Spend October 31st in These Freaky Places, If ye Dare...

Halloween is all about being frightened. Here are the best places in the world to get your skin crawling, your hair standing on end, and your bowels loosening on All Hallow's Eve.

1. Mexico: Día de los Muertos

The eerily-named Day of the Dead, adorning skulls and skeletons, is actually a cheerful celebration across the USA and Latin America to remember deceased relatives. Head to Mexico on 1-2 November for children dressed as corpses, candied skulls, candlelit vigils and night-time street parades.

Credit: Tomascastelazo

The Día de los Muertos originates as an Aztec festival to honour the goddess of the underworld, who watches over the bones of the dead. Like Halloween, the festival was later mixed with Christianity and it’s now based on the belief that the deceased would be insulted by sadness and mourning – so their families remember them in style.

2. Transylvania, Romania

The immortalised home of the infamous vampire Count Dracula in Bram Stoker’s 1897 gothic horror novel, Transylvania’s snow-covered peaks, winding medieval streets and draughty castles make for the perfect Halloween destination.

Credit: Dobre Cezar

There’s a dark truth behind the fictional Dracula. The aristocratic vampire is partly based on the 15th century Romanian prince Vlad the Impaler, known for (you guessed it) impaling his tens of thousands of victims. He was also called Dracula, meaning dragon or devil in Romanian; tourists can visit his birthplace at the 12th century picturesque village of Sighișoara.

Despite its spooky folklore, Transylvania is beautiful country and an idyllic holiday. So smuggle your stake past customs and pack plenty of garlic, and set off to enjoy Dracula’s home at the fairy-tale Bran Castle, amidst Romania’s wild mountains, quaint citadels, and valleys dipped with Gothic villages.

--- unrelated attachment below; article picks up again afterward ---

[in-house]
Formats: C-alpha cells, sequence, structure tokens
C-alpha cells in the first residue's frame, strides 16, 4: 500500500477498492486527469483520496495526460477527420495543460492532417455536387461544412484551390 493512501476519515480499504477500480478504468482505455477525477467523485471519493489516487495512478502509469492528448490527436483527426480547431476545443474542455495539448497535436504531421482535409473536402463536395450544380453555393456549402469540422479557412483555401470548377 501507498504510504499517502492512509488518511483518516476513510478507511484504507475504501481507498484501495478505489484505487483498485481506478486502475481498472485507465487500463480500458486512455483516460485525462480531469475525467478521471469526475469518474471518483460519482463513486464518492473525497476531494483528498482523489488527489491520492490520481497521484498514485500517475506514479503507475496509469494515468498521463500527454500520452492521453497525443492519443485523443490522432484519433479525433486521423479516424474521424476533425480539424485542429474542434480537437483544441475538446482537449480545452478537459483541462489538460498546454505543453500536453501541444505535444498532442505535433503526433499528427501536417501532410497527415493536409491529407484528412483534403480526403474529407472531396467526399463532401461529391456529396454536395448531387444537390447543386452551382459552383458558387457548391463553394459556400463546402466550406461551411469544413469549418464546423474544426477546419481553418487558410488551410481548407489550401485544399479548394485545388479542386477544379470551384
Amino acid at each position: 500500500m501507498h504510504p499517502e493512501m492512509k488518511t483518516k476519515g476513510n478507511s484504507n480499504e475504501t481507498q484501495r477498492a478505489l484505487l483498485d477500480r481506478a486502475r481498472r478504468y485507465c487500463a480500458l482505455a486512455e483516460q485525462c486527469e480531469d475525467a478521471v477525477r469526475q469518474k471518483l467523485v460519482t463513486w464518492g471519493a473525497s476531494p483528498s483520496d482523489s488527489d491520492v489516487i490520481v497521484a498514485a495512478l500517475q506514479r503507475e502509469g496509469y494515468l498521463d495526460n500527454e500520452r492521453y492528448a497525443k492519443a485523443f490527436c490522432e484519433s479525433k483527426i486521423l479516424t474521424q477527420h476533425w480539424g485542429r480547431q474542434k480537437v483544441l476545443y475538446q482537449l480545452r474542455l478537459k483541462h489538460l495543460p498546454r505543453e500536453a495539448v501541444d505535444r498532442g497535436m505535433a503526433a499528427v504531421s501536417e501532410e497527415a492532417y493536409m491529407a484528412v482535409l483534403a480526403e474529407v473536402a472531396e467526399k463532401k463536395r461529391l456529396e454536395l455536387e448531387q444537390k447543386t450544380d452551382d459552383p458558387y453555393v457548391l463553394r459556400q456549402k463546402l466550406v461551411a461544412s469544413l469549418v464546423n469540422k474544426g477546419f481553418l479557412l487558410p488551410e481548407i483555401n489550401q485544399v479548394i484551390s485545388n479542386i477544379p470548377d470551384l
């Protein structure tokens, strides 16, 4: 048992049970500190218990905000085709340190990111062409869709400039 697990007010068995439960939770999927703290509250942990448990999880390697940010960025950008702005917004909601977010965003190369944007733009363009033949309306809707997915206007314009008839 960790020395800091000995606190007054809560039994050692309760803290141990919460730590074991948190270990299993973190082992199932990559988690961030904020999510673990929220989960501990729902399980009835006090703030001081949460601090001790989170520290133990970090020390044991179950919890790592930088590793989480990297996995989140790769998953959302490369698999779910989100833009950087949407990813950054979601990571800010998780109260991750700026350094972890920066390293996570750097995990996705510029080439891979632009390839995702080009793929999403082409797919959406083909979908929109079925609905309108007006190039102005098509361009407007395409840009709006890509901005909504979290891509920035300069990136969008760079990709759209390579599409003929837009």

3. Salem, Massachusetts

This colonial settler town is best known for its witch trials in 1692. Amidst an outburst of hysteria and Puritan paranoia in the New World, 19 people were hanged as witches and one man pressed to death by stones. Remembering persecuted women might not be integral to modern Halloween, but witchcraft certainly is – you might also know Salem as Sabrina the Teenage Witch’s talking cat.


Americans flock to this historic spook town at Halloween, and if you’re looking for cheesy corporate cheer, packed bars, haunted houses, carnival rides, ghost tours, and psychic readings, there’s no better place to spend the holiday.

4. Amityville, New York

The ‘haunted’ Dutch colonial house of 112 Ocean Avenue, Amityville, entered legend as the Amityville Horror – terrifying site of the real-life mass murder of six family members in their beds in 1974.


As the story goes, its subsequent owners George and Kathy Lutz fled the house 28 days after moving in, claiming paranormal activity was terrorising them. Whether their account was truthful remains controversial, but it certainly stuck as a spine-chilling Halloween story.

The spooky house still exists under a new address and with its famous quarter-moon windows changed. It hasn’t witnessed any unusual happenings since but it remains a popular Halloween pitstop, something the house’s owners and local residents aren’t too pleased about.

5. The Bermuda Triangle

Take a (one-way) trip to this infamous oceanic site, where scores of planes and ships since the 1940s have supposedly vanished without a trace. The triangular area stretches from Bermuda to Miami and Puerto Rico, hiding mysteries such as the Star Tiger. The passenger plane disappeared without explanation in 1948 carrying 25 passengers and 6 crew: no bodies or wreckage were ever found.

Credit: kansasphoto via Flickr

Many ‘mysteries’ have since been solved, and critics point to geological, climactic and technical failures of ships and planes – not to mention that it’s one of the busiest cargo routes in the Atlantic. Buy a return ticket if you dare, and if lucky enough to survive you’ll find sunny Caribbean beaches on the other side for an alternative Halloween.